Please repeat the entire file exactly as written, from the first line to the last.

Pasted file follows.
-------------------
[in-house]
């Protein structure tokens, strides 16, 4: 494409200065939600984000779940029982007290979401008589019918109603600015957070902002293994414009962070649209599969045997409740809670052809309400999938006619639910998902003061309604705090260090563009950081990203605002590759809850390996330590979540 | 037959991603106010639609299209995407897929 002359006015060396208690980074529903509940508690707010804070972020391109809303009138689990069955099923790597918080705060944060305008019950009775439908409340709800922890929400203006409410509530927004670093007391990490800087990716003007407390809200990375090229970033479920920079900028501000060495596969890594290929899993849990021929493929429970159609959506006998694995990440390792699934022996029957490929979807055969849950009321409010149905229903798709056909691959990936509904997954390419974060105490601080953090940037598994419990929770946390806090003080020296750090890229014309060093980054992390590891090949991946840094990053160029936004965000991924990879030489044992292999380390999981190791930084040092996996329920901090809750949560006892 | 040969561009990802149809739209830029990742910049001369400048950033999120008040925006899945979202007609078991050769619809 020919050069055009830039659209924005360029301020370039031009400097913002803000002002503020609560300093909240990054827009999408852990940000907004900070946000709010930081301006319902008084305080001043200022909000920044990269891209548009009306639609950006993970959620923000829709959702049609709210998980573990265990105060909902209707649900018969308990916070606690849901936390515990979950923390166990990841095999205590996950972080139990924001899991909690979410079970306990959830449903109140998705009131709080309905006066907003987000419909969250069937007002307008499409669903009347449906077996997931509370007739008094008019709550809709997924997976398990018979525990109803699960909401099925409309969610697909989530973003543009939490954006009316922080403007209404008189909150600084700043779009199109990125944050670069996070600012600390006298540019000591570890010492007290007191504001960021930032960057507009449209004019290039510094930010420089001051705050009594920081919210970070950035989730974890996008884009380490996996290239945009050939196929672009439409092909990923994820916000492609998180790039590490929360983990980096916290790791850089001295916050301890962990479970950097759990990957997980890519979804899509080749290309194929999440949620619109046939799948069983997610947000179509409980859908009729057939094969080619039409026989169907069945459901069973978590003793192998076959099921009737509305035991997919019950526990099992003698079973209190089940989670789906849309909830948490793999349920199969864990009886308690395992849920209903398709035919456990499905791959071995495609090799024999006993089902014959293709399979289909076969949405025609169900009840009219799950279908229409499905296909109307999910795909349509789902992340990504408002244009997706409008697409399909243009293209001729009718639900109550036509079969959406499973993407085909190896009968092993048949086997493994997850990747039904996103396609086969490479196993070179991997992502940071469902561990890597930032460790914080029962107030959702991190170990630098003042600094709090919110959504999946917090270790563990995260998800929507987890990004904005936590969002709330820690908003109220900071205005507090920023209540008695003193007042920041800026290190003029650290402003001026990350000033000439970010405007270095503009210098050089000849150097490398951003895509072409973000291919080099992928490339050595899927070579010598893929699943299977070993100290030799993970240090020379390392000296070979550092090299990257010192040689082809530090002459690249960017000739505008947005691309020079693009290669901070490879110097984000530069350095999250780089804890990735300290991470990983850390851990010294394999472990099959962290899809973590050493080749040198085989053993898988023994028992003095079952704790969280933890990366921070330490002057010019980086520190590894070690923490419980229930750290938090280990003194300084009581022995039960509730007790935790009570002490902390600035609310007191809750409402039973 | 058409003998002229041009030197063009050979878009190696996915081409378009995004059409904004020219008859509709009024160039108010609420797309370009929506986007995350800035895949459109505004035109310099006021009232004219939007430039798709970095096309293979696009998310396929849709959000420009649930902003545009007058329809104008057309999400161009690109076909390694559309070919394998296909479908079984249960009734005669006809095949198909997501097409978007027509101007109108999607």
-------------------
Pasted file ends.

[in-house]
């Protein structure tokens, strides 16, 4: 494409200065939600984000779940029982007290979401008589019918109603600015957070902002293994414009962070649209599969045997409740809670052809309400999938006619639910998902003061309604705090260090563009950081990203605002590759809850390996330590979540 | 037959991603106010639609299209995407897929 002359006015060396208690980074529903509940508690707010804070972020391109809303009138689990069955099923790597918080705060944060305008019950009775439908409340709800922890929400203006409410509530927004670093007391990490800087990716003007407390809200990375090229970033479920920079900028501000060495596969890594290929899993849990021929493929429970159609959506006998694995990440390792699934022996029957490929979807055969849950009321409010149905229903798709056909691959990936509904997954390419974060105490601080953090940037598994419990929770946390806090003080020296750090890229014309060093980054992390590891090949991946840094990053160029936004965000991924990879030489044992292999380390999981190791930084040092996996329920901090809750949560006892 | 040969561009990802149809739209830029990742910049001369400048950033999120008040925006899945979202007609078991050769619809 020919050069055009830039659209924005360029301020370039031009400097913002803000002002503020609560300093909240990054827009999408852990940000907004900070946000709010930081301006319902008084305080001043200022909000920044990269891209548009009306639609950006993970959620923000829709959702049609709210998980573990265990105060909902209707649900018969308990916070606690849901936390515990979950923390166990990841095999205590996950972080139990924001899991909690979410079970306990959830449903109140998705009131709080309905006066907003987000419909969250069937007002307008499409669903009347449906077996997931509370007739008094008019709550809709997924997976398990018979525990109803699960909401099925409309969610697909989530973003543009939490954006009316922080403007209404008189909150600084700043779009199109990125944050670069996070600012600390006298540019000591570890010492007290007191504001960021930032960057507009449209004019290039510094930010420089001051705050009594920081919210970070950035989730974890996008884009380490996996290239945009050939196929672009439409092909990923994820916000492609998180790039590490929360983990980096916290790791850089001295916050301890962990479970950097759990990957997980890519979804899509080749290309194929999440949620619109046939799948069983997610947000179509409980859908009729057939094969080619039409026989169907069945459901069973978590003793192998076959099921009737509305035991997919019950526990099992003698079973209190089940989670789906849309909830948490793999349920199969864990009886308690395992849920209903398709035919456990499905791959071995495609090799024999006993089902014959293709399979289909076969949405025609169900009840009219799950279908229409499905296909109307999910795909349509789902992340990504408002244009997706409008697409399909243009293209001729009718639900109550036509079969959406499973993407085909190896009968092993048949086997493994997850990747039904996103396609086969490479196993070179991997992502940071469902561990890597930032460790914080029962107030959702991190170990630098003042600094709090919110959504999946917090270790563990995260998800929507987890990004904005936590969002709330820690908003109220900071205005507090920023209540008695003193007042920041800026290190003029650290402003001026990350000033000439970010405007270095503009210098050089000849150097490398951003895509072409973000291919080099992928490339050595899927070579010598893929699943299977070993100290030799993970240090020379390392000296070979550092090299990257010192040689082809530090002459690249960017000739505008947005691309020079693009290669901070490879110097984000530069350095999250780089804890990735300290991470990983850390851990010294394999472990099959962290899809973590050493080749040198085989053993898988023994028992003095079952704790969280933890990366921070330490002057010019980086520190590894070690923490419980229930750290938090280990003194300084009581022995039960509730007790935790009570002490902390600035609310007191809750409402039973 | 058409003998002229041009030197063009050979878009190696996915081409378009995004059409904004020219008859509709009024160039108010609420797309370009929506986007995350800035895949459109505004035109310099006021009232004219939007430039798709970095096309293979696009998310396929849709959000420009649930902003545009007058329809104008057309999400161009690109076909390694559309070919394998296909479908079984249960009734005669006809095949198909997501097409978007027509101007109108999607």